Eight Los Angeles County sheriff's deputies who allege they were pressured to quit their jobs or leave the East Los Angeles Station by members of an internal group of mostly Latino deputies, won a round in court today when a judge ruled they can have access to limited personnel information of four members of the clique.
Los Angeles Superior Court Judge Randolph Hammock's order will give the plaintiffs a glimpse into any prior disciplinary actions regarding the quartet of alleged Banditos gang deputies, including an internal affairs investigation of the events during a September 2018 training session in which the plaintiffs maintain the defendants violently attacked them.
Deputies Art Hernandez, Alfred Gonzalez, Benjamin Zaredini, David Casas, Louis Granados, Mario Contreras, Oscar Escobedo and Ariela Lemus are seeking unspecified damages on allegations that include racial discrimination, harassment, assault, battery, intentional and negligent infliction of emotional distress and civil rights violations.
Their lawsuit, filed last September, names as defendants Los Angeles County and Deputies Rafael "Rene" Munoz, Gregory Rodriguez, David Silverio and Michael Hernandez.
Amid the training session at Kennedy Hall in East Los Angeles, the defendant deputies threatened the lives of Gonzalez and his family before attacking all of the plaintiffs, the plaintiffs allege. Banditos gang members "sucker-punched" Art Hernandez and "knocked him out cold," then kicked him while he was unconscious and unable to defend himself, according to the plaintiffs' court papers. The suit alleges the assailants also grabbed Escobedo from behind twice and choked him unconscious in a manner that could have killed him.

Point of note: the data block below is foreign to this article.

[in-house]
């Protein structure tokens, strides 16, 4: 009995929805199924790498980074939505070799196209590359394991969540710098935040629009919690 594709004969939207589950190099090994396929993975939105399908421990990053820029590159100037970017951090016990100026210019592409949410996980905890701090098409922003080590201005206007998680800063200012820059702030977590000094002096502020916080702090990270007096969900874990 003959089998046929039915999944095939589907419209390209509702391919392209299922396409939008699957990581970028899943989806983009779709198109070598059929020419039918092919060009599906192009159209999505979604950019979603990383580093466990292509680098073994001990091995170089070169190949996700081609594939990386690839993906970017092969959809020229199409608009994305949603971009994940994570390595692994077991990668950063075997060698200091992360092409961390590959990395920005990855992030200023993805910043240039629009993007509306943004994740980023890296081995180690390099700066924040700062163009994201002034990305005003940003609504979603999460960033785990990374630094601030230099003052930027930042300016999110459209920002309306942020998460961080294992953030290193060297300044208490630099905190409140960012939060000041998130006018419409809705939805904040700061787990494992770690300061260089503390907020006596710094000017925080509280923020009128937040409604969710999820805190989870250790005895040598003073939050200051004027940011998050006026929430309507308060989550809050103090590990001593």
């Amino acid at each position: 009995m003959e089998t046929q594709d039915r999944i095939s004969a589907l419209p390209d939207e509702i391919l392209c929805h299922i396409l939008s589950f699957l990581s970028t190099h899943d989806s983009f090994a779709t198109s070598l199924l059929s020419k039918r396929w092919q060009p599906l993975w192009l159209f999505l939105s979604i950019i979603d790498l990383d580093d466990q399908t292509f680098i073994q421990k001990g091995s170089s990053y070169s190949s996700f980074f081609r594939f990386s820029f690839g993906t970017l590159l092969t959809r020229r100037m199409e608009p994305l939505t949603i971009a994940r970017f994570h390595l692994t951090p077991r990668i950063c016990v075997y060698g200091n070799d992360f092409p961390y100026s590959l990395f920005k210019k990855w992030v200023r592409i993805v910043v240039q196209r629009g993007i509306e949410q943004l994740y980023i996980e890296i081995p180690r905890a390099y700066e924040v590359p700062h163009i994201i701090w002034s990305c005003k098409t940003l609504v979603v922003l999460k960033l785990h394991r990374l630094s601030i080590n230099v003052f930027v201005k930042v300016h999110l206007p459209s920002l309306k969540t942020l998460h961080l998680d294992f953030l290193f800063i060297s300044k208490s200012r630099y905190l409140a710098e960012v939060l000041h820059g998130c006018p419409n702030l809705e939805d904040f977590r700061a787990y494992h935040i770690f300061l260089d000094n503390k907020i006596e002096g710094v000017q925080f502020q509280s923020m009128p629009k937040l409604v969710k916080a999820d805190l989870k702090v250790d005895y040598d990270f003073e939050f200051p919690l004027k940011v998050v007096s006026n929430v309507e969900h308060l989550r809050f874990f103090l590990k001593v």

The lawsuit alleges the plaintiffs were threatened and bullied in attempts to get them to conform to a "corrupt culture," that they were denied needed backup help on dangerous calls, and that they were "shaken down" and ordered to pay taxes to the gang. Some alleged they were hit and choked unconscious.
The suit also criticizes Sheriff Alex Villanueva for rehiring Deputy Caren Carl Mandoyan, who had been fired on domestic violence allegations, while also pledging to rehire other deputies fired for misconduct by his predecessor, Jim McDonnell.
"By trying to rehire all these wayward cops, Sheriff Villanueva attempted to erase any accountability for wrongful conduct over the last four years," the suit alleges. "It is common knowledge that zero good deputies want to be transferred to and work at the East Los Angeles station ..."
According to the lawsuit, Deputy Carrie Robles -- who is not a named defendant -- was responding to a report of a shooting when her vehicle was involved in a chain-reaction crash near Whittier Boulevard and Indiana Street in Boyle Heights that left 7-year-old Jose Luis Hernandez and his 9-year-old brother Marcos dead in November 2017. The suit alleges Robles, then a rookie, was a "Banditos associate" who was being supervised by a "shot caller" for the gang.
She was found to be at fault in the accident, but was not criminally charged, according to the suit.